Oil giant Shell on Monday updated „synergies target“ coming from the acquisition of the BG Group. Also, the company said its focus in the upcoming period would be on capital efficiency, and its production in deep water areas.
At the capital markets day, Shell CEO Ben van Beurden said the mega-merger related synergies would be increased from the previously expected $3.5 billion, to $4.5 billion on a pre-tax basis in 2018, an increase of some 30%.
“We expect to achieve and exceed the $3.5 billion synergies prospectus commitment earlier than expected, in 2017, when synergies should be $4 billion. Our other deal-related financial commitments to shareholders in the form of asset sales, debt reduction, and dividends, followed by share buy-backs, are unchanged,” Van Beurden said.
The CEO said Shell would slow the pace of new investments into integrated gas, which has reached critical mass following the BG acquisition and planned growth in liquefied natural gas (LNG), particularly in Australia.
“The pace of new investment will slow here, and integrated gas will now prioritize the generation of free cash flow and returns,” Shell said.
As for the growth opportunities, Shell is looking at deep water. The company said Brazil and the Gulf of Mexico represent the best real estate in global deep water.
“We are developing competitive projects here based on this advantaged acreage. Shell’s deep-water production could double, to some 900 thousand barrels of oil equivalent per day (kboed) in 2020, compared with 450 kboed in 2015,” Van Beurden said.
Looking further into the future, beyond 2020, Shell highlighted shale and new energies, for now investment in these areas remains relatively low, focused on current positions and identifying potential opportunities.
In shales, Shell’s restructured portfolio is focused on North America and Argentina, with substantial long-term growth potential, the company said.
In new energies, Shell said there is potential for the company to achieve material scale and profitability.
“As the energy transition unfolds, we intend to establish a portfolio to build on our established strengths in low-carbon biofuels, hydrogen and smart customer solutions; as well as in solar and wind. Many of these activities complement the company’s natural gas strategy today,” Ben van Beurden said.
Financials-wise, Shell said its priorities for cash flow, as announced with the BG acquisition, are unchanged. The aim is to reduce debt, pay dividends, and strike a balance between capital investment and share buy-backs.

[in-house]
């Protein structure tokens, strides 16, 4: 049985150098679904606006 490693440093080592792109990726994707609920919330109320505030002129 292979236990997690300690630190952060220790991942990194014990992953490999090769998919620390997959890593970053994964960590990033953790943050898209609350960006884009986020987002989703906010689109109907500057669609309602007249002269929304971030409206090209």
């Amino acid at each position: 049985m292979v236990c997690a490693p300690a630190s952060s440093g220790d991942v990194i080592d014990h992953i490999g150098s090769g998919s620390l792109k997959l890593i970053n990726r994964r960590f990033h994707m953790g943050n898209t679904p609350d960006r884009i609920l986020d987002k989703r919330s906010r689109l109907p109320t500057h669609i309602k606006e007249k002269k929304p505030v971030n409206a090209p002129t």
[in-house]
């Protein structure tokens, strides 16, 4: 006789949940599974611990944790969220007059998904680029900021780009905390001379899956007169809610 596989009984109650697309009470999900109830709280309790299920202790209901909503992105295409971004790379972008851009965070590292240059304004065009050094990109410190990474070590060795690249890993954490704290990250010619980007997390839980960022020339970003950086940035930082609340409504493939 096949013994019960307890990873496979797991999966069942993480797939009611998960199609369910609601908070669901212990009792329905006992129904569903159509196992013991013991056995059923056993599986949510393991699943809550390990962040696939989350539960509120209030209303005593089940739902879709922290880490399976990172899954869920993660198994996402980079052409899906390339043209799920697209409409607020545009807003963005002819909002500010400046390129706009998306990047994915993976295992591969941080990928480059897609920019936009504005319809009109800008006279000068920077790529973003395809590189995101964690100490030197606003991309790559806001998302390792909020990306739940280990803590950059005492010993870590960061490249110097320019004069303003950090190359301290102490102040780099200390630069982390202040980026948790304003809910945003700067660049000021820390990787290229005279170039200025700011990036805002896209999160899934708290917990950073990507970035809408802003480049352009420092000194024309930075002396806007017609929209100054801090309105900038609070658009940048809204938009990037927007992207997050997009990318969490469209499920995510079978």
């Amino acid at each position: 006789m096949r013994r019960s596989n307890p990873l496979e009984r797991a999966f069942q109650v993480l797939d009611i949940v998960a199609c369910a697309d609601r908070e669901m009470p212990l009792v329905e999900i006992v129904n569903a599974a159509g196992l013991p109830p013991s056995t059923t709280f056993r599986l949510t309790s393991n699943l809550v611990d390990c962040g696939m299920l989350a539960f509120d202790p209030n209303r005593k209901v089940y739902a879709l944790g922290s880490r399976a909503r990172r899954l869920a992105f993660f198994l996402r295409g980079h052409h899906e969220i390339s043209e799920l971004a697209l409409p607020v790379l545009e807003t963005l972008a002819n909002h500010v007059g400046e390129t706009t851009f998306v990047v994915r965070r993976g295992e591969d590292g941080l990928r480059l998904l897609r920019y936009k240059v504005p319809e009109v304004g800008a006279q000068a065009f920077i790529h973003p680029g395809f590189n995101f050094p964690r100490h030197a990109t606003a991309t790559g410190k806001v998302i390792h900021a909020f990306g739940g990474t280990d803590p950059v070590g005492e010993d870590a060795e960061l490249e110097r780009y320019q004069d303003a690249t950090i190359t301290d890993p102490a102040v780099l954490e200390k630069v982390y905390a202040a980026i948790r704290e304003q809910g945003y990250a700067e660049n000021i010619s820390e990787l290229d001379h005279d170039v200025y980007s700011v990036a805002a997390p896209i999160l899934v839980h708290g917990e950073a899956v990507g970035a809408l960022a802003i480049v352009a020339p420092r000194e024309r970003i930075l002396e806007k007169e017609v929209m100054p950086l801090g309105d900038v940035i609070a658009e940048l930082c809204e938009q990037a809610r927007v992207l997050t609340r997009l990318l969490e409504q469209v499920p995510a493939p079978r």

The company said its free cash flow is being reduced due to low oil prices, and “this could continue for some time”.
In response, Shell said its Capital investment will be in the range of $25-$30 billion each year to 2020, as “we improve capital efficiency and ensure a more predictable development funnel for new projects”.
Investment for 2016 is expected to be $29 billion, excluding the purchase price of BG, some 35% lower than the pro-forma Shell-plus-BG level in 2014.
“In the prevailing low oil price environment we will continue to drive capital spending down towards the bottom end of this range; or even lower if needed. In a higher oil price future we intend to cap our spending at the top end of the range,” Shell said.
The company plans to achieve $30 billion in asset sales for 2016-2018.
“We have earmarked up to 10% of Shell’s oil and gas production, including 5 to 10 country exits, for disposal. We expect to make significant progress on the first $6-8 billion of this program in 2016,” Van Beurden said.
As a result of Shell’s portfolio development and investment, Shell says it expects to see an improvement in returns in the next few years, debt reduced, and “significant growth in free cash flow”, across a range of oil prices.
For example, Shell said organic free cash flow could reach $20-$25 billion and return on capital employed some 10% around the end of the decade, assuming $60 oil prices. This compares to 2013-15 averages of $12 billion and 8% with average $90 oil prices.
Van Beurden concluded: “Our strategy should lead to a simpler company, with fundamentally advantaged positions, and fundamentally lower capital intensity. Today, we are setting out a transformation of Shell.”